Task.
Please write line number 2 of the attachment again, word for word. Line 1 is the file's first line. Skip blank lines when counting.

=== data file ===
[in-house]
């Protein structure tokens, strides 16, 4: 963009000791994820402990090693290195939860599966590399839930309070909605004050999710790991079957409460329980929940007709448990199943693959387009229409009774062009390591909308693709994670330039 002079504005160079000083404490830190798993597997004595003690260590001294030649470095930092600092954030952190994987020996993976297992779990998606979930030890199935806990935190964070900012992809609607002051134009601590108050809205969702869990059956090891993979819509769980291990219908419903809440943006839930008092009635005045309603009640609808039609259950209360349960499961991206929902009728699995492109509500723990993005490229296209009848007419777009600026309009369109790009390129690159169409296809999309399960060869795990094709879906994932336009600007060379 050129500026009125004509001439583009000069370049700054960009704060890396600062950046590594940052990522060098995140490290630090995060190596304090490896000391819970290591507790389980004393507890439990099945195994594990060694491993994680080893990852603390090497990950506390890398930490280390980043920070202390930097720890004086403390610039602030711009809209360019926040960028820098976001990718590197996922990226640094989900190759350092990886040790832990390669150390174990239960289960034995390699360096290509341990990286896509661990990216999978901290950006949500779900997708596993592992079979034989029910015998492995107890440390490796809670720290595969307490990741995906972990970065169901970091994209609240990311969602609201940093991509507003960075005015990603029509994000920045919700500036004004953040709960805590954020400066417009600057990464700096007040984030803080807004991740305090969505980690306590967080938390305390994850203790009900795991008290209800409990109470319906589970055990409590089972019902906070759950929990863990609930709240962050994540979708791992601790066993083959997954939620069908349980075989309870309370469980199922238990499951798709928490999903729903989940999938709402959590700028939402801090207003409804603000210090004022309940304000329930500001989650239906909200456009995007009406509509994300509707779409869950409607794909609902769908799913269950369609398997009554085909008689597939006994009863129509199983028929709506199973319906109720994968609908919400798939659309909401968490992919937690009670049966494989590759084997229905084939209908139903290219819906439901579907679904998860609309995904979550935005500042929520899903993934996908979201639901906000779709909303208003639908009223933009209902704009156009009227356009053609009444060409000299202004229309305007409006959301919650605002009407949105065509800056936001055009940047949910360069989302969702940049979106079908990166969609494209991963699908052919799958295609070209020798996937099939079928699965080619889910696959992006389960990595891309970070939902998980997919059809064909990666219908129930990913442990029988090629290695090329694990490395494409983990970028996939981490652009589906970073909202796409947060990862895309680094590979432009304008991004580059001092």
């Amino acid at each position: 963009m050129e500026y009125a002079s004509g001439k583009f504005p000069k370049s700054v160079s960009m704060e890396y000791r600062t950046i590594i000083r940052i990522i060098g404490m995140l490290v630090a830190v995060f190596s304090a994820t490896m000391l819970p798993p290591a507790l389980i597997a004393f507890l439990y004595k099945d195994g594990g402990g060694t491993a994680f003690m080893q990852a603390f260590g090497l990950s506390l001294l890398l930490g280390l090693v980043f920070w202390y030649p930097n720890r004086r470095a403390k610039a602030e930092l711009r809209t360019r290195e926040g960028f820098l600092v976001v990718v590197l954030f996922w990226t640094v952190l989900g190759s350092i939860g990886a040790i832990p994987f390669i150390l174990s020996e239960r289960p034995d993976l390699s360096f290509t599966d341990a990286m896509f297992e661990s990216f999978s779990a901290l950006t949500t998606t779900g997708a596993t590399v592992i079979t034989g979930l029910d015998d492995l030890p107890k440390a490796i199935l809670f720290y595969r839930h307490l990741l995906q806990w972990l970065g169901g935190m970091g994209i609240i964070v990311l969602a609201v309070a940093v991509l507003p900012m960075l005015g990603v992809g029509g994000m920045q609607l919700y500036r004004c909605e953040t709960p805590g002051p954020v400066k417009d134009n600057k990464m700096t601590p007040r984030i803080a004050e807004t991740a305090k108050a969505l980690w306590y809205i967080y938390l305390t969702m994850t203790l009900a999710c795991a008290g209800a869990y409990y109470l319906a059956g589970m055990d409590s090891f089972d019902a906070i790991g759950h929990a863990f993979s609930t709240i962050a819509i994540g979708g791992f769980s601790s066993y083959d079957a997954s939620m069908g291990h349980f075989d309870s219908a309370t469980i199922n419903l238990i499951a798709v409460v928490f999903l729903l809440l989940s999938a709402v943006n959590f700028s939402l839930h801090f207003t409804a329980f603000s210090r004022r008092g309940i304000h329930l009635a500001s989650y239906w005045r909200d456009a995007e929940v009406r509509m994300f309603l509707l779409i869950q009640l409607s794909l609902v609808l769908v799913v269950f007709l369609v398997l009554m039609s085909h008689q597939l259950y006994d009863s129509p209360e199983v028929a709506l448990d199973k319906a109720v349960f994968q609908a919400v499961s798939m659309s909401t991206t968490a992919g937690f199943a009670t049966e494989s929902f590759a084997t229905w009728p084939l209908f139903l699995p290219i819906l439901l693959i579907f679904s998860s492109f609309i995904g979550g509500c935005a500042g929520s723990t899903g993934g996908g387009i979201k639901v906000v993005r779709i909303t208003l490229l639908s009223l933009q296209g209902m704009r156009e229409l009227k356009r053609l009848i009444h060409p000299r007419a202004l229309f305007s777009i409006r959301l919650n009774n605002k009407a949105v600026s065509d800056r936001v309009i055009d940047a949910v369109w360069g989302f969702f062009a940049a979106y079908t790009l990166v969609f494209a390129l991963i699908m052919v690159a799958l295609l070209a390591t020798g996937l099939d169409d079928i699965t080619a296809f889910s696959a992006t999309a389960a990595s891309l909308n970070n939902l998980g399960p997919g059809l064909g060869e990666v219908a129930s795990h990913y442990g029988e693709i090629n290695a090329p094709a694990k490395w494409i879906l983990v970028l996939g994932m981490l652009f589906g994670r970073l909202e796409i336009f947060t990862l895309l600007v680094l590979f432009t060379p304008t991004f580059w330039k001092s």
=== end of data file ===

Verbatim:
């Protein structure tokens, strides 16, 4: 963009000791994820402990090693290195939860599966590399839930309070909605004050999710790991079957409460329980929940007709448990199943693959387009229409009774062009390591909308693709994670330039 002079504005160079000083404490830190798993597997004595003690260590001294030649470095930092600092954030952190994987020996993976297992779990998606979930030890199935806990935190964070900012992809609607002051134009601590108050809205969702869990059956090891993979819509769980291990219908419903809440943006839930008092009635005045309603009640609808039609259950209360349960499961991206929902009728699995492109509500723990993005490229296209009848007419777009600026309009369109790009390129690159169409296809999309399960060869795990094709879906994932336009600007060379 050129500026009125004509001439583009000069370049700054960009704060890396600062950046590594940052990522060098995140490290630090995060190596304090490896000391819970290591507790389980004393507890439990099945195994594990060694491993994680080893990852603390090497990950506390890398930490280390980043920070202390930097720890004086403390610039602030711009809209360019926040960028820098976001990718590197996922990226640094989900190759350092990886040790832990390669150390174990239960289960034995390699360096290509341990990286896509661990990216999978901290950006949500779900997708596993592992079979034989029910015998492995107890440390490796809670720290595969307490990741995906972990970065169901970091994209609240990311969602609201940093991509507003960075005015990603029509994000920045919700500036004004953040709960805590954020400066417009600057990464700096007040984030803080807004991740305090969505980690306590967080938390305390994850203790009900795991008290209800409990109470319906589970055990409590089972019902906070759950929990863990609930709240962050994540979708791992601790066993083959997954939620069908349980075989309870309370469980199922238990499951798709928490999903729903989940999938709402959590700028939402801090207003409804603000210090004022309940304000329930500001989650239906909200456009995007009406509509994300509707779409869950409607794909609902769908799913269950369609398997009554085909008689597939006994009863129509199983028929709506199973319906109720994968609908919400798939659309909401968490992919937690009670049966494989590759084997229905084939209908139903290219819906439901579907679904998860609309995904979550935005500042929520899903993934996908979201639901906000779709909303208003639908009223933009209902704009156009009227356009053609009444060409000299202004229309305007409006959301919650605002009407949105065509800056936001055009940047949910360069989302969702940049979106079908990166969609494209991963699908052919799958295609070209020798996937099939079928699965080619889910696959992006389960990595891309970070939902998980997919059809064909990666219908129930990913442990029988090629290695090329694990490395494409983990970028996939981490652009589906970073909202796409947060990862895309680094590979432009304008991004580059001092």